“I know you did! But Patch’s mom had this recipe, and yours wasn’t going to have any eggs, right? And I just thought ... why not.”
Frances blinks at Sophie. The punchbowl sits between them, serving dual roles as referee and instigator. “You didn’t trust my eggnog?”
“I didn’t say – ”
“You didn’t think my eggnog would be good enough for your stranger friends?”
“My stranger friends? Frances, come on.”
Frances sighs heavily and plucks an open, mostly full bottle of wine off the kitchen counter.
“Mine? Was a healthier alternative anyway.”
Sometimes it feels like she’s living in a house with no walls.
She told Benji that once. Benji had knocked on the wall behind the head of her bed and Frances had felt the vibration of the knock in her own head and he said, “Bad metaphor.” He said, “Wall’s still standing.”
It wasn’t what she meant and they both knew that but they both moved past it, moved towards each other, and the word she thinks she had meant to conjure and employ was exposed.
Every person she has ever met has been better at hiding themselves. Not her. She’s all exposed live wire and cloying earnestness – “cloying earnestness” was another Benji Phrase, only he had trotted it out in the spirit of suppressed admiration. She liked that about him, that each and every compliment she might earn from him was cloaked in reluctance. That made it mean something, if only in her own private estimation.
There were a lot of things that meant something but only to her.
Frances sits in Sophie’s closet. It’s nothing like the errant clothes rack Frances has stowed near her bed, like a sad sample sale at a consignment shop. The trappings of adulthood – things like closets with doors, like Italian loafers, timely thank-you notes, and intimate knowledge of the vineyard the thirty dollar bottle of wine you bought came from – give her pause. They’re all a part of a foreign and exclusive club she can’t afford yet, her membership probationary, as an extension of Sophie's.
The label on the bottle of wine she snagged says Napa Valley and she’s considering this when Sophie joins her.
“This closet is bigger than my bathroom,” Frances tells her, stretching her arms to test the distance.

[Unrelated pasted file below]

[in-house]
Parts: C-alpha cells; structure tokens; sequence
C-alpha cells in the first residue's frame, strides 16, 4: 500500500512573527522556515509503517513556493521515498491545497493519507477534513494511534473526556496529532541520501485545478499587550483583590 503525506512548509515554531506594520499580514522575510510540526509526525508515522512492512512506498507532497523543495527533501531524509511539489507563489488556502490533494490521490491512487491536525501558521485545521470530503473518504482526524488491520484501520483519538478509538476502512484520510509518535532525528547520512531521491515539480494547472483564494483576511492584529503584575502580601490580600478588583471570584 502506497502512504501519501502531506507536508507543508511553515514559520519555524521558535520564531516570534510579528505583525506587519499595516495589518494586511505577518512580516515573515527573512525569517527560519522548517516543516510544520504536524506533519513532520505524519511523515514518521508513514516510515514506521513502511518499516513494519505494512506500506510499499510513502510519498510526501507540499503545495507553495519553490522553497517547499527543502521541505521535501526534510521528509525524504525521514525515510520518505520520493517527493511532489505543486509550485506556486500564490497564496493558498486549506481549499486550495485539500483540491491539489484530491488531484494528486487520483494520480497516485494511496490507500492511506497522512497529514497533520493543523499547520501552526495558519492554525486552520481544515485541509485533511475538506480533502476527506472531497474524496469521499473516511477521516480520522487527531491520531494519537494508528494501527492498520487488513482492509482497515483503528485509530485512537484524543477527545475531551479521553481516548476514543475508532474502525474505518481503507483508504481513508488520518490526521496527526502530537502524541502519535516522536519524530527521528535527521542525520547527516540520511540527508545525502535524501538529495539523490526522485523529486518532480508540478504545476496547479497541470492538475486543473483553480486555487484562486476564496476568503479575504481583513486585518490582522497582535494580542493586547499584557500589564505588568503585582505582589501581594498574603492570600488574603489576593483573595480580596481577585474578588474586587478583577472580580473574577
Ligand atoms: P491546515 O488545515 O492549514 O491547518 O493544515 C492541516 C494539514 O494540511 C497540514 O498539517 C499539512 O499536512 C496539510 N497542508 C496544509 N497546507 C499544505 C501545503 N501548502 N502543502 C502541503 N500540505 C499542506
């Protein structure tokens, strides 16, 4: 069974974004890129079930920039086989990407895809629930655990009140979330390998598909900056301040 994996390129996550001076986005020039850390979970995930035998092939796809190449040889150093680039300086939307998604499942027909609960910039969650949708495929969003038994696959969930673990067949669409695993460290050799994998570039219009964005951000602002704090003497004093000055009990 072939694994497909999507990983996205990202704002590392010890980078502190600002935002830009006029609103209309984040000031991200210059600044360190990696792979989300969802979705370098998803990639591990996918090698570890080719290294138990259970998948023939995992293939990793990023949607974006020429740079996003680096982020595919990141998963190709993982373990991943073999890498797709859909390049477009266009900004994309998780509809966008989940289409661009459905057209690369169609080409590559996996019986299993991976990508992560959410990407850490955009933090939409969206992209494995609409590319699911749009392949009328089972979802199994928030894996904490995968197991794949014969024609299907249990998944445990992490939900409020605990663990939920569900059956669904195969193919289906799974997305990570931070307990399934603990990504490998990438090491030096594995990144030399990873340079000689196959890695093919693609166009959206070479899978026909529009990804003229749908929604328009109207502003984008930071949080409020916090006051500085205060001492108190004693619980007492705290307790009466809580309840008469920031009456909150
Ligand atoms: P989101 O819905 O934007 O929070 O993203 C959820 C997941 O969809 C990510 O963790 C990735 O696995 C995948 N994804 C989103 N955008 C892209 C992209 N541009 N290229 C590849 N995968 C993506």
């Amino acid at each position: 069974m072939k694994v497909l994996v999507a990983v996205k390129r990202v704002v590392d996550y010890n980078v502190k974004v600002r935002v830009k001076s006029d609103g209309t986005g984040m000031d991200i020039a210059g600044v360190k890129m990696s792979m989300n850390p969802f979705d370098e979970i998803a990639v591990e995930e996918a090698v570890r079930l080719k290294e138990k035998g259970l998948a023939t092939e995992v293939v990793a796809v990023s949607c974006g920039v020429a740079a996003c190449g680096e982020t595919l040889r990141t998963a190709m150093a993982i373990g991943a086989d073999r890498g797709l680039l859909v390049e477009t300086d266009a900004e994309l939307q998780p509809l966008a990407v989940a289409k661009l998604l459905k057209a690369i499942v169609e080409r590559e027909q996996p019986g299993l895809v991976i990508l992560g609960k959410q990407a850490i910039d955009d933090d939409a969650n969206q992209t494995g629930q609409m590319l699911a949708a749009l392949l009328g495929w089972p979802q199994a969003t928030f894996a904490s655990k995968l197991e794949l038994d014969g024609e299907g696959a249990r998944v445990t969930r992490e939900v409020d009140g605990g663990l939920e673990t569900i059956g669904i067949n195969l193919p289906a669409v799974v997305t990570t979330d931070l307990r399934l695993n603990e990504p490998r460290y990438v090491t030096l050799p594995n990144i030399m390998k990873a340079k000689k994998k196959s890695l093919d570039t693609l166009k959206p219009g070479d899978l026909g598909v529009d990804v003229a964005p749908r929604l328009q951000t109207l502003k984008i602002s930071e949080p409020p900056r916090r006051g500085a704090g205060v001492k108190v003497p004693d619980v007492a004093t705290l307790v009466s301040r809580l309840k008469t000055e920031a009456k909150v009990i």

Sophie looks around, as if she’s never viewed her closet from this angle. “Patch’s doing.” She looks at Frances and in mock secrecy says, “I think it was an apology.”
Frances feigns horror. “For what?”
“A transgression he has yet to commit.”
Frances nods her approval. “Very forward thinking of him.” Frances looks up at the ceiling and the bottom hems of all of Sophie’s clothes. “Can we consider it an apology from me as well?” Sophie snorts.
Silence stretches between the both of them. Frances lets it. Even though neither of them are speaking, even though they can hear the boisterous noise of the party reaching out to them through the opened crack of Sophie and Patch’s bedroom door, Frances feels they are both together in this moment.
Frances squeezes the neck of the bottle of wine cradled between her knees
She wants to tell Sophie that she has learned so many things this year. Too many things. She wants to tell Sophie all the things she wants to look forward to, not just in the coming year, but any year, and how she is learning, as a part of the many things she has learned this year, how to imagine a future not entirely dependent on Sophie. There are so many places they both could go together, but even if they don’t, there will still always be this: two girls pressed shoulder to shoulder, exchanging tales of their private adventures in hushed excited voices, sure in the faith that these stories were never in fact private adventures but always meant to be shared, if only with each other.
As if proof of Frances’s train of thought, Sophie bumps Frances’s knee with her own. “I’m happy you wanted to have a party,” she says.
Frances grins. “And I’m happy you were willing to host it.”
In the kitchen, they clink their glasses together.
“Inedible,” Benji says after a sip of Frances’s eggnog. He gestures to Frances, “Undateable and inedible.”
Sophie finishes her glass all the same, and Frances grins with pride.